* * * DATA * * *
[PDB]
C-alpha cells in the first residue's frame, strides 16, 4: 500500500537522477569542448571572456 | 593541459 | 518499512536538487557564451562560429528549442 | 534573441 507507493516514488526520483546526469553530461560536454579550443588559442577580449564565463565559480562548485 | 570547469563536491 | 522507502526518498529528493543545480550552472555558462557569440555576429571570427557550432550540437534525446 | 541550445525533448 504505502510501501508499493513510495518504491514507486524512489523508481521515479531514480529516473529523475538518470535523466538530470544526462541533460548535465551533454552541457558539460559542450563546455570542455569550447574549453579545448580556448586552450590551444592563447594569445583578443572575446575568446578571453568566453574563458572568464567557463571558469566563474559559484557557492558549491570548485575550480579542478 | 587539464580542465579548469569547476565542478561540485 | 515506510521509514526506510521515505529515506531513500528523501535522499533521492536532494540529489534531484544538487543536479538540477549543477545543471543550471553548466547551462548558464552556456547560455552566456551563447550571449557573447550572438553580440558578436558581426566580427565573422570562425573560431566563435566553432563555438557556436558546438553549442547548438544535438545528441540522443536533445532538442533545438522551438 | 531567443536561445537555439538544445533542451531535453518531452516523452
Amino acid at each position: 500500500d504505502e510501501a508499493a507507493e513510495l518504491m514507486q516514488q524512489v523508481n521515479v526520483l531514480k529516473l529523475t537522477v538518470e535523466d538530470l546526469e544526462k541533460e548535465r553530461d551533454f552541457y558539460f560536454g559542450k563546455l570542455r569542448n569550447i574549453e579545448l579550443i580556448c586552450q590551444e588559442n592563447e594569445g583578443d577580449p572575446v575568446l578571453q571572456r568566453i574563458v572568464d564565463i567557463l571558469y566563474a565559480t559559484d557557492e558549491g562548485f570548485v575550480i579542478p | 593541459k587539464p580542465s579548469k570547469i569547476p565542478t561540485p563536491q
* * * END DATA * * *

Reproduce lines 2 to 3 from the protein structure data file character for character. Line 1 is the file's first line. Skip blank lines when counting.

C-alpha cells in the first residue's frame, strides 16, 4: 500500500537522477569542448571572456 | 593541459 | 518499512536538487557564451562560429528549442 | 534573441 507507493516514488526520483546526469553530461560536454579550443588559442577580449564565463565559480562548485 | 570547469563536491 | 522507502526518498529528493543545480550552472555558462557569440555576429571570427557550432550540437534525446 | 541550445525533448 504505502510501501508499493513510495518504491514507486524512489523508481521515479531514480529516473529523475538518470535523466538530470544526462541533460548535465551533454552541457558539460559542450563546455570542455569550447574549453579545448580556448586552450590551444592563447594569445583578443572575446575568446578571453568566453574563458572568464567557463571558469566563474559559484557557492558549491570548485575550480579542478 | 587539464580542465579548469569547476565542478561540485 | 515506510521509514526506510521515505529515506531513500528523501535522499533521492536532494540529489534531484544538487543536479538540477549543477545543471543550471553548466547551462548558464552556456547560455552566456551563447550571449557573447550572438553580440558578436558581426566580427565573422570562425573560431566563435566553432563555438557556436558546438553549442547548438544535438545528441540522443536533445532538442533545438522551438 | 531567443536561445537555439538544445533542451531535453518531452516523452
Amino acid at each position: 500500500d504505502e510501501a508499493a507507493e513510495l518504491m514507486q516514488q524512489v523508481n521515479v526520483l531514480k529516473l529523475t537522477v538518470e535523466d538530470l546526469e544526462k541533460e548535465r553530461d551533454f552541457y558539460f560536454g559542450k563546455l570542455r569542448n569550447i574549453e579545448l579550443i580556448c586552450q590551444e588559442n592563447e594569445g583578443d577580449p572575446v575568446l578571453q571572456r568566453i574563458v572568464d564565463i567557463l571558469y566563474a565559480t559559484d557557492e558549491g562548485f570548485v575550480i579542478p | 593541459k587539464p580542465s579548469k570547469i569547476p565542478t561540485p563536491q